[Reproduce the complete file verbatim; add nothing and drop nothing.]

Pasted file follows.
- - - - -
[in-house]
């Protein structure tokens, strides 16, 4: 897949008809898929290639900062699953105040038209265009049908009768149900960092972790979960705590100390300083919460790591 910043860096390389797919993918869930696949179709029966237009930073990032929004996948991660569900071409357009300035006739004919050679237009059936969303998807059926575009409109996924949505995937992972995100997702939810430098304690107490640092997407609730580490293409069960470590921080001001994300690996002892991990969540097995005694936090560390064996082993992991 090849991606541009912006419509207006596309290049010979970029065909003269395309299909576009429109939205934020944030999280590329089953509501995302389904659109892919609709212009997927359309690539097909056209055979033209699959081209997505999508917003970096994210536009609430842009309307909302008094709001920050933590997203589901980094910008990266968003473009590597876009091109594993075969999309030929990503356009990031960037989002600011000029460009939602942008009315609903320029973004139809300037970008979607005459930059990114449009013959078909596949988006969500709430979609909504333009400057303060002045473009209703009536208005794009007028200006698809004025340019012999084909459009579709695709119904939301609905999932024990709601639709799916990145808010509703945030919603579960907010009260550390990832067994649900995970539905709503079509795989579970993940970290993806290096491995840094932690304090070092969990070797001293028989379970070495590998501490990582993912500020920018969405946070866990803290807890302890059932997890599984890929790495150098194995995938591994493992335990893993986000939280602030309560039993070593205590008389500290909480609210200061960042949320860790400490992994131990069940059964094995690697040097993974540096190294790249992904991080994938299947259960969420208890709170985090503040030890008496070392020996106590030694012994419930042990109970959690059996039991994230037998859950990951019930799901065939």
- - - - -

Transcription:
[in-house]
């Protein structure tokens, strides 16, 4: 897949008809898929290639900062699953105040038209265009049908009768149900960092972790979960705590100390300083919460790591 910043860096390389797919993918869930696949179709029966237009930073990032929004996948991660569900071409357009300035006739004919050679237009059936969303998807059926575009409109996924949505995937992972995100997702939810430098304690107490640092997407609730580490293409069960470590921080001001994300690996002892991990969540097995005694936090560390064996082993992991 090849991606541009912006419509207006596309290049010979970029065909003269395309299909576009429109939205934020944030999280590329089953509501995302389904659109892919609709212009997927359309690539097909056209055979033209699959081209997505999508917003970096994210536009609430842009309307909302008094709001920050933590997203589901980094910008990266968003473009590597876009091109594993075969999309030929990503356009990031960037989002600011000029460009939602942008009315609903320029973004139809300037970008979607005459930059990114449009013959078909596949988006969500709430979609909504333009400057303060002045473009209703009536208005794009007028200006698809004025340019012999084909459009579709695709119904939301609905999932024990709601639709799916990145808010509703945030919603579960907010009260550390990832067994649900995970539905709503079509795989579970993940970290993806290096491995840094932690304090070092969990070797001293028989379970070495590998501490990582993912500020920018969405946070866990803290807890302890059932997890599984890929790495150098194995995938591994493992335990893993986000939280602030309560039993070593205590008389500290909480609210200061960042949320860790400490992994131990069940059964094995690697040097993974540096190294790249992904991080994938299947259960969420208890709170985090503040030890008496070392020996106590030694012994419930042990109970959690059996039991994230037998859950990951019930799901065939």